Current issues of ACP Journal Club are published in Annals of Internal Medicine


Therapeutics

Review: Antibiotic prophylaxis reduces mortality and bacterial infection in cirrhosis and gastrointestinal bleeding

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ACP J Club. 2002 Nov-Dec;137:94. doi:10.7326/ACPJC-2002-137-3-094


Source Citation

Soares-Weiser K, Brezis M, Tur-Kaspa R, Leibovici L. Antibiotic prophylaxis for cirrhotic patients with gastrointestinal bleeding. Cochrane Database Syst Rev. 2002;(2):CD002907 (latest version 24 Jan 2002). [PubMed ID: 12076458] (All 2002 articles were reviewed for relevancy, and abstracts were last revised in 2008.)


Abstract

Question

In patients with cirrhosis and gastrointestinal (GI) bleeding, how effective is antibiotic prophylaxis in reducing bacterial infection and mortality?

Data sources

Studies were identified by searching MEDLINE (1966 to 2001), EMBASE/Excerpta Medica (1980 to 2001), the Cochrane Library, and the Cochrane Hepato-Biliary Group Controlled Trials Register; scanning the references of all retrieved studies; and by contacting authors and experts in the field.

Study selection

Studies were selected if they were randomized controlled trials (RCTs) comparing antibiotic therapy with placebo, no treatment, or another antibiotic to prevent bacterial infections in adults with cirrhosis of the liver and GI bleeding.

Data extraction

3 reviewers assessed study quality (allocation concealment, blinding, sample size, and follow-up). 2 reviewers independently extracted data on trial characteristics; patient characteristics; antibiotic type, dose, method of administration, schedule, follow-up, and duration; and outcomes. Main outcomes were mortality and bacterial infection.

Main results

8 RCTs (864 patients) comparing antibiotics with placebo or no treatment were included. 8 RCTs showed a reduction in mortality in patients who received antibiotic prophylaxis (Table). 3 RCTs showed a nonsignificant reduction in mortality from bacterial infections (relative risk [RR] 0.31, 95% CI 0.09 to 1.04). 8 RCTs showed a reduction in bacterial infection in patients who received antibiotics (Table). Antibiotic prophylaxis reduced bacteremia (6 RCTs, n = 650, RR 0.26, CI 0.15 to 0.43), pneumonia (6 RCTs, n = 761, RR 0.49, CI 0.29 to 0.84), spontaneous bacterial peritonitis (6 RCTs, n = 650, RR 0.31, CI 0.15 to 0.36), and urinary tract infections (6 RCTs, n = 761, RR 0.23, CI 0.12 to 0.43). 3 RCTs (n = 503) that compared one antibiotic regimen with another showed no differences for mortality or bacterial infection.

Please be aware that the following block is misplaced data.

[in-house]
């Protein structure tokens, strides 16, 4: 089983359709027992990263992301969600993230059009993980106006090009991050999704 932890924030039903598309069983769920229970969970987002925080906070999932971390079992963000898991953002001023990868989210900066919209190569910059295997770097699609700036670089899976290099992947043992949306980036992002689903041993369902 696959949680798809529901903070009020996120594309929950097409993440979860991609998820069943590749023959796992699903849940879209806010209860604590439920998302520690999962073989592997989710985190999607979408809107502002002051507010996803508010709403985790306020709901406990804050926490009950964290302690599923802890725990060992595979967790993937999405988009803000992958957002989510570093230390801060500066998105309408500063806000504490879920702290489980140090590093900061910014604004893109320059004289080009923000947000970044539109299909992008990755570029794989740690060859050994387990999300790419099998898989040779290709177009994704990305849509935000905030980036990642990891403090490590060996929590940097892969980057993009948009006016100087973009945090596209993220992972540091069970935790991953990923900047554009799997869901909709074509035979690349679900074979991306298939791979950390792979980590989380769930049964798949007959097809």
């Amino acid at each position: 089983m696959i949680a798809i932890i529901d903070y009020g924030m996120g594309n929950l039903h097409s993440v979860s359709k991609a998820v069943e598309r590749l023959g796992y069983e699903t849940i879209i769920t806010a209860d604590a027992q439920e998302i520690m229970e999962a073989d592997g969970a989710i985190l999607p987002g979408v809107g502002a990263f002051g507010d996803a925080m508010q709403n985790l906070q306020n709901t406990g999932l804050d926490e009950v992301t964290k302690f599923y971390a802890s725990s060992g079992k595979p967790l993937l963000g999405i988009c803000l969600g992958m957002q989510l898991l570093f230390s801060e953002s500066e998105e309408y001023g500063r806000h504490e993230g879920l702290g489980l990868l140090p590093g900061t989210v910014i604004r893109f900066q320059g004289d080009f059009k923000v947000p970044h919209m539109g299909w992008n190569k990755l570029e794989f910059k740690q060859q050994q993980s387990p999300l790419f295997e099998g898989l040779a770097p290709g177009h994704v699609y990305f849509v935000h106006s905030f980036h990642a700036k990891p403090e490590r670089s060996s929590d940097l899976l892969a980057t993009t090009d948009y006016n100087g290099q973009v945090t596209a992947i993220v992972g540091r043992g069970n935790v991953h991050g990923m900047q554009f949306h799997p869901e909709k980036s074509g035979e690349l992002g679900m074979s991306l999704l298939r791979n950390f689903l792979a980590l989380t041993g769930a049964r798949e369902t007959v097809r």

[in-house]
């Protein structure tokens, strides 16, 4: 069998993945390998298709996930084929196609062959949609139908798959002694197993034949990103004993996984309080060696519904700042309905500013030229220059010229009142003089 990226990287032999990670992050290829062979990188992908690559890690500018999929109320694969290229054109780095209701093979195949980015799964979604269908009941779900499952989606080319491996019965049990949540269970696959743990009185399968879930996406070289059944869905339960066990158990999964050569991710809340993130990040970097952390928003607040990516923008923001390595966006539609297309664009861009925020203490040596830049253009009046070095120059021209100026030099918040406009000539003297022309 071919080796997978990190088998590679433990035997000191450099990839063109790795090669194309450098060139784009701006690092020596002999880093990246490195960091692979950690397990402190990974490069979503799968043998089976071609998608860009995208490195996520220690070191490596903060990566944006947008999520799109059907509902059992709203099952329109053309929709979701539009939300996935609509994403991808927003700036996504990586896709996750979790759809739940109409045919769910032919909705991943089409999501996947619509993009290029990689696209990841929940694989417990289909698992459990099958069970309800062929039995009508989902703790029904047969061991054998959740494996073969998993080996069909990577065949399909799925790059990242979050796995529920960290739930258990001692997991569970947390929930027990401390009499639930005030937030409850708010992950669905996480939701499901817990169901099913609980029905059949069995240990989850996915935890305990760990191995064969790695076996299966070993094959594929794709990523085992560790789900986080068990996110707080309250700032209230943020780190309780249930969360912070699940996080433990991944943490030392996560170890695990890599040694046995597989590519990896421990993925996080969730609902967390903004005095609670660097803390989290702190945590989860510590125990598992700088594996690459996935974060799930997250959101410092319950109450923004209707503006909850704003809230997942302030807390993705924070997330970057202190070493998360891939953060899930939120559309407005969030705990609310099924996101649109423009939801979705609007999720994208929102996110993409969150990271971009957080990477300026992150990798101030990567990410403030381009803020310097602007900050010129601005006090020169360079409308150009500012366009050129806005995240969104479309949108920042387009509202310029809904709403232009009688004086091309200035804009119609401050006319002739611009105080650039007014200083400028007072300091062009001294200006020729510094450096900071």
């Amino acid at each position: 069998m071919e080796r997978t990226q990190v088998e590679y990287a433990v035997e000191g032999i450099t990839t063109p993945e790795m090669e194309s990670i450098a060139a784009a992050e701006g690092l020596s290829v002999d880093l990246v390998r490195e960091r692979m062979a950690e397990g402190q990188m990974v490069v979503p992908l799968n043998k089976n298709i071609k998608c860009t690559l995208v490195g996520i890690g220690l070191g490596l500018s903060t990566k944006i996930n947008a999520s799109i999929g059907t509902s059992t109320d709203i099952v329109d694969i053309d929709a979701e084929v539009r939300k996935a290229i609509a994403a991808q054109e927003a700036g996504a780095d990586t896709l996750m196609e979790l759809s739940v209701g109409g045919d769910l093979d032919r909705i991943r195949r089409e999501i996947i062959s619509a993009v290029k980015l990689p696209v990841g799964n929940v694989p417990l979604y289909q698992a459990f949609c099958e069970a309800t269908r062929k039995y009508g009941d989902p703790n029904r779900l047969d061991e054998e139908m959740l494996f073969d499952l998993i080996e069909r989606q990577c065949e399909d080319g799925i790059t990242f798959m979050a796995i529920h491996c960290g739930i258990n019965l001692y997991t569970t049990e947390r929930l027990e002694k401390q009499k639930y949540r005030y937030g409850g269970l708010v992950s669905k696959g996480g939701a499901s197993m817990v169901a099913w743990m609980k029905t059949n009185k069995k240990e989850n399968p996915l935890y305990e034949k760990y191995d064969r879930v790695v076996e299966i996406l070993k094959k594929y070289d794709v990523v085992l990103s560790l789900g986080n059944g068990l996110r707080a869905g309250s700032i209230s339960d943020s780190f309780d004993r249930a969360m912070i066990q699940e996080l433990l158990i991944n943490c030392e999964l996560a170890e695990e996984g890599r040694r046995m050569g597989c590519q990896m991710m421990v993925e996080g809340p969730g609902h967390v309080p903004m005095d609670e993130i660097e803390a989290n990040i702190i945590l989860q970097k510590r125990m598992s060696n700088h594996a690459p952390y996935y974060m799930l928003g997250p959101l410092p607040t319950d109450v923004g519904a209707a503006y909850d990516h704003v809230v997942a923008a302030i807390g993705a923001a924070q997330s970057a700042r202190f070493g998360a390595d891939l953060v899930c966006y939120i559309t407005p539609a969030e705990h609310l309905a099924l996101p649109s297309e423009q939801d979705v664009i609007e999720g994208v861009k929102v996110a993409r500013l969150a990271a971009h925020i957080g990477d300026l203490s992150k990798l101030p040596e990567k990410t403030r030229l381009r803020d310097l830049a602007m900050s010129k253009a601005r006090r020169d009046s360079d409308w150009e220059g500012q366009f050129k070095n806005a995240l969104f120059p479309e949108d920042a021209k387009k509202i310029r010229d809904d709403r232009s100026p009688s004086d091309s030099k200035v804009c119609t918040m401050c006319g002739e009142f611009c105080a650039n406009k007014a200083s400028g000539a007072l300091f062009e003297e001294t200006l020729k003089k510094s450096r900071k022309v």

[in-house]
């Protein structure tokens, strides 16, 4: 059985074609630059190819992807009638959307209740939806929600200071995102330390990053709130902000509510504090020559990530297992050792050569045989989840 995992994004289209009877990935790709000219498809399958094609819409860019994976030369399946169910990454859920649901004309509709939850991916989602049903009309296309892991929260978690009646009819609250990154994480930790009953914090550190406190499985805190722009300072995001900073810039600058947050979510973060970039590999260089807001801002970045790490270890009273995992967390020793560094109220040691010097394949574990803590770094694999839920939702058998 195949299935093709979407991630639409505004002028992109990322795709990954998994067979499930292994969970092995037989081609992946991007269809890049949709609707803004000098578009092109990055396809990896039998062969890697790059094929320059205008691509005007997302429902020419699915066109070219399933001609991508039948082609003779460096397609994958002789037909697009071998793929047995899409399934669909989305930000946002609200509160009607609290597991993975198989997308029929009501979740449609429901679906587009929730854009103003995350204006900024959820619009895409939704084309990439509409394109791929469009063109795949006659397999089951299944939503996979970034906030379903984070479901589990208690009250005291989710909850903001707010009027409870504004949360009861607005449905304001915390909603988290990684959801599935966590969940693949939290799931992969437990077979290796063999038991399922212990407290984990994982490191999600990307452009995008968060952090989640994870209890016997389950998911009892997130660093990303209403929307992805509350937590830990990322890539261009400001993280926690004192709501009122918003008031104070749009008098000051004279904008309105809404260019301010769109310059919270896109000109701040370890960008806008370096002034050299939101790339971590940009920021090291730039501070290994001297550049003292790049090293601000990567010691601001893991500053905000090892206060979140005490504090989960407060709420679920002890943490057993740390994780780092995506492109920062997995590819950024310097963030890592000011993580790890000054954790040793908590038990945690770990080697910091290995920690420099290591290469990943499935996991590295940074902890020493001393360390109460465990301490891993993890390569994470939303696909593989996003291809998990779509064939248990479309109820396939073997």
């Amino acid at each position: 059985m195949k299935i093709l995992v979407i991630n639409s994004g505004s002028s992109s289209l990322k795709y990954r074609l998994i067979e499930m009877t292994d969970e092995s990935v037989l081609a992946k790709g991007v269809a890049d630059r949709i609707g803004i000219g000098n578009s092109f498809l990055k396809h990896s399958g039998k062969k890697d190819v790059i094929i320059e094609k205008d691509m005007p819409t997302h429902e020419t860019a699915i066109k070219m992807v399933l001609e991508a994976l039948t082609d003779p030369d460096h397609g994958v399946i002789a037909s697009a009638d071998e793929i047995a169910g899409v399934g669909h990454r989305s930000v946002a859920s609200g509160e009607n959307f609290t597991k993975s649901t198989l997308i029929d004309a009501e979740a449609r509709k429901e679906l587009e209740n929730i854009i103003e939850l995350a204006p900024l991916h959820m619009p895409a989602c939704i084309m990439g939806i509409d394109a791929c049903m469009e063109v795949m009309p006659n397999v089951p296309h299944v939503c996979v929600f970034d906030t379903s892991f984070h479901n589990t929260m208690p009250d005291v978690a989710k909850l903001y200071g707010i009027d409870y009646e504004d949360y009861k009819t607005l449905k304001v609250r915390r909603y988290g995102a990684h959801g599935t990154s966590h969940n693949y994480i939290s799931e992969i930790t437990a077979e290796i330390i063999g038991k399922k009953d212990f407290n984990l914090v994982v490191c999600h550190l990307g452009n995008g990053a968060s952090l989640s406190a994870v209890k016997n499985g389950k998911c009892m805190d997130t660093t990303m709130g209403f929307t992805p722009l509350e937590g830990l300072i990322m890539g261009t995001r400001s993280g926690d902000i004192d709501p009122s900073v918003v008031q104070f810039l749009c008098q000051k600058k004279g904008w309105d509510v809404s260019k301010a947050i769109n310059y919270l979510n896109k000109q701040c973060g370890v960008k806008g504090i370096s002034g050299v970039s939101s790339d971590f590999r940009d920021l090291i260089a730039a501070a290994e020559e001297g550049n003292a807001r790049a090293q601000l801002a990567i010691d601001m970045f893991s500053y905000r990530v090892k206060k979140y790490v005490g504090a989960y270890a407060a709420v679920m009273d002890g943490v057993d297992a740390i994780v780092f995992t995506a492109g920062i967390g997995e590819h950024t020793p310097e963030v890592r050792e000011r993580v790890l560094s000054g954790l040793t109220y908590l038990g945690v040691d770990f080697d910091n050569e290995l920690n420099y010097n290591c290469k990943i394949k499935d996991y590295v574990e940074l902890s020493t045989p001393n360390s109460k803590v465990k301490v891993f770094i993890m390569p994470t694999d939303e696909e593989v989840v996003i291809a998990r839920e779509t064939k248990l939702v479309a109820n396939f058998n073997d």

Conclusion

In patients with cirrhosis and gastrointestinal bleeding, antibiotic prophylaxis reduces bacterial infection and mortality.

Sources of funding: Danish Medical Research Council; Copenhagen Hospital Corporation; 1991 Pharmacy Foundation Denmark.

For correspondence: Dr. K. Soares-Weiser, Rabin Medical Center-Beilinson Campus, Petah Tikva, Israel. E-mail ksoares@netvision.net.il.


Table. Antibiotic prophylaxis vs placebo or no treatment for cirrhosis and gastrointestinal bleeding*

Outcomes† Weighted event rates RRR (95% CI) NNT (CI)
Antibiotics Placebo or no treatment
Mortality 15.5% 22% 27% (5 to 45) 16 (9 to 91)
Bacterial infection 16% 42% 60% (49 to 68) 4 (4 to 5)

*Abbreviations defined in Glossary; RRR, NNT, and CI calculated from data in article using a fixed-effects model.
†Follow-up period ranged from 24 hours to 30 days.


Commentary

Acute variceal bleeding is associated with a 20% to 40% in-hospital mortality rate (1). Although endoscopic therapy (e.g., variceal band ligation and sclerotherapy) and vasoactive agents (e.g., terlipressin, octreotide, and somatostatin) are widely used to treat variceal bleeding, it is uncertain whether these interventions reduce mortality (2).

Bacterial infections are common in cirrhotic patients presenting with variceal bleeding and are associated with a 5-fold increase in mortality (3), making routine antibiotic prophylaxis an attractive option. The well-designed meta-analysis by Soares-Weiser and colleagues suggests that antibiotic prophylaxis reduces mortality by an absolute 6.5% and the incidence of bacterial infections by an absolute 26%. Little difference in efficacy existed among various antibiotics; quinolones were the most frequently used antibiotic group.

We share the concerns of the authors of the meta-analysis regarding the possibility of bias: None of the 11 included studies was blinded; in fact, only 1 study used placebo in the control group. None of the studies described adequate allocation concealment, and after the authors of the studies were contacted, it was concluded that only 3 studies used adequate allocation concealment. Funnel plots suggested the possibility of publication bias. Furthermore, interpretation of the mortality results is hindered by the relatively short and varied follow-up periods (24 h to 30 d).

Antibiotic prophylaxis in acute variceal bleeding seems promising, but the strength of the evidence presented in this meta-analysis is limited by the possibility of bias in the included studies. Future RCTs should use double-blind designs and adequate allocation concealment and should have longer follow-up.

George N. Ioannou, MD, MS
University of Washington
Seattle, Washington, USA

Kris V. Kowdley, MD
University of Washington
Seattle, Washington, USA


References

1. Burroughs AK. Pharmacological treatment of acute variceal bleeding. Digestion. 1998;59 Suppl 2:28-36. [PubMed ID: 9718416]

2. Gøtzsche PC. Somatostatin analogues for acute bleeding oesophageal varices. Cochrane Database Syst Rev. 2002;(1)CD000193. [PubMed ID: 11869569]

3. Guarner C, Soriano G. Spontaneous bacterial peritonitis. Semin Liver Dis. 1997;17:203-17. [PubMed ID: 9308125]